This is not to say that Disney doesn’t sneak a little bit in, but it’s definitely subtle, and you might not notice it right off the bat…
For example, there’s a Mickey head worked into the flourish on the chair back.
And even where there is Disney branding, it is in some cases for the Grand Floridian itself rather than any Disney IP.
Coronado Springs Resort
The lesson from this article so far is that if you want to minimize the overt Disney references at your resort, it’s best to stick with the Deluxe properties, but that doesn’t mean you’re doomed to be awash in Disney IP if you don’t. Amongst the moderates, Coronado Springs feels the most “mature” (which is understandable given that it caters to conventions), and it also lacks the themed rooms you’ll find at Caribbean Beach (Pirates) or Port Orleans (Princess rooms at Riverside). The lobby in the Gran Destino Tower is a mix of contemporary and southwestern decor that manages to avoid screaming “Disney” even though there’s a massive painting of Walt Disney himself on the wall.
The Dig Site, the pool at Coronado, has an archeological tilt to it that would fit it just fine at a similarly themed non-Disney resort. It’s a great pool area, and the relative absence of Disney characters makes it very easy to buy into the theme.
The grounds at Coronado are quite nice, and do not rely at all upon Disney characters as design elements.
At night, the Gran Destino Tower is the focal point of the resort — not Mickey and the Fab 5.
The rooms likewise use minimal references to Disney characters. There are nods in the artwork, but it’s pretty subtle and tasteful.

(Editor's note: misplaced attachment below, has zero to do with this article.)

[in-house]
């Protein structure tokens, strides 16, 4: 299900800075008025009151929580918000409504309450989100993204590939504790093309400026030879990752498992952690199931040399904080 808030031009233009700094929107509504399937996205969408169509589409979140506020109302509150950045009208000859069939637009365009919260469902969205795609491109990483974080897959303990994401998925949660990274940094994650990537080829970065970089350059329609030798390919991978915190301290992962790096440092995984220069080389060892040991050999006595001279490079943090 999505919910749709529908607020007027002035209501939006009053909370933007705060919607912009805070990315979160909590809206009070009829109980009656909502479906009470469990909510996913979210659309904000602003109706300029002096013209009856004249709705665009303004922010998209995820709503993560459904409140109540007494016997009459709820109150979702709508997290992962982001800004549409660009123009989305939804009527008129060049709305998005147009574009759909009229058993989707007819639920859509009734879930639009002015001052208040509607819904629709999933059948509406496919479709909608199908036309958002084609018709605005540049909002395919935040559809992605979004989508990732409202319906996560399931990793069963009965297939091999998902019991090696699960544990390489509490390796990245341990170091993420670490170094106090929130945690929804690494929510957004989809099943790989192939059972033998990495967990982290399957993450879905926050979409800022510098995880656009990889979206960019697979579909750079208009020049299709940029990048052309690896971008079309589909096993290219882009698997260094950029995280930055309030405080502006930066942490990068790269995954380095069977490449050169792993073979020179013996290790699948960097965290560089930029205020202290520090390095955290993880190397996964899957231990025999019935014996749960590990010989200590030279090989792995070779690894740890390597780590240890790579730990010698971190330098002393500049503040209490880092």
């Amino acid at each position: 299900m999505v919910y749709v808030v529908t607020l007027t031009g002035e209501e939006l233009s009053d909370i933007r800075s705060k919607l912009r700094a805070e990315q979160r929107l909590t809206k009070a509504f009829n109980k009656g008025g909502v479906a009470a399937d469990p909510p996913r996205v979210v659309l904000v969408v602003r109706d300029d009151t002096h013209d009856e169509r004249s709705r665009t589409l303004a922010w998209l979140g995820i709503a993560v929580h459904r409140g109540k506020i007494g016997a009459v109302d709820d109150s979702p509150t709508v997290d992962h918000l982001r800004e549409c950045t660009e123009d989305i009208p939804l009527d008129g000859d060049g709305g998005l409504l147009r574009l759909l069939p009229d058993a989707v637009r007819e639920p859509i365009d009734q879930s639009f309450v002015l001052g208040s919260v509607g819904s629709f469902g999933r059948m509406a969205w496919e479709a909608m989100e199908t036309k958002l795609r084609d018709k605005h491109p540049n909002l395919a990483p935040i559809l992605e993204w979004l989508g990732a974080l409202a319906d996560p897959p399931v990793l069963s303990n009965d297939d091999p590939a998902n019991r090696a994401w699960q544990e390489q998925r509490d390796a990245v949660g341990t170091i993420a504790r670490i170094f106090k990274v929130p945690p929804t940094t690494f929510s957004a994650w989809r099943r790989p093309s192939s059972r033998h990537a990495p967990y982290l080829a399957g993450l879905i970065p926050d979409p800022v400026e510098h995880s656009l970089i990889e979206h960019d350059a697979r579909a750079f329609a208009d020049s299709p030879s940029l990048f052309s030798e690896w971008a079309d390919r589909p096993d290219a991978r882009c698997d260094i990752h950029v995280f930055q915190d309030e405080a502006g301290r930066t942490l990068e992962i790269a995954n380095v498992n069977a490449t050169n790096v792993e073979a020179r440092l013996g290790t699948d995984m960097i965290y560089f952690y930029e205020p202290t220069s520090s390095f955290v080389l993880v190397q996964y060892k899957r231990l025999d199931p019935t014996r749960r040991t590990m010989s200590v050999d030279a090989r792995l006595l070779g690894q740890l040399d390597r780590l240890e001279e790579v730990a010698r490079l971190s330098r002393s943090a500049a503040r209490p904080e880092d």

The Value properties make the most overt use of Disney IP among the hotel tiers, and the décor in all of these hotels has a lot of over the top elements. Not all of those elements are Disney-focused, however. I’ll start with this: if you’re looking to avoid Disney IP at your resort, cross Art of Animation off of your list — it makes generous use of these elements (to great effect, I might add, but if that’s not what you’re looking for, that’s not what you’re looking for), and you’re going to see Disney characters at pretty much every turn. Among the others, they are pretty much interchangeable when it comes to Disney IP, and you’re going to find Mickey heads in borders and artwork in your room. With that said, if I had to pick one Value resort where the over the top design elements focus on other stuff, it would be All-Star Music.
The rooms at the various All-Star Resorts share some design elements, though the Disney elements at All-Star Music are relatively minimal.
The main Disney nod you’ll notice in the room is the border on the table, featuring the classic Mickey head as a design element. You’ll find this same table in the other All-Star Resorts as well, but there are additional Disney character references as well at those resorts not found at All-Star Music.
Honorable Mention — Walt Disney World Swan and Dolphin
This should actually be number 1 on this list, because it’s in a prime Crescent Lake location, has deluxe-level amenities for a fraction of the price, and has rooms that are utterly devoid of any Disney decor at all. I get that that’s a negative for some, but the purposes of this article, it would make this resort complex the clear winner — if it were a Disney resort. Despite being on Disney property, however, they are Marriott properties, and thus I left them out in the interest of fairness. For more detail on why you ought to consider the Swan and Dolphin for a trip, however, check out my article discussing the pros and cons of these properties.
So, what’s your favorite resort when you want a break from Disney while at Disney? Let us know in the comments!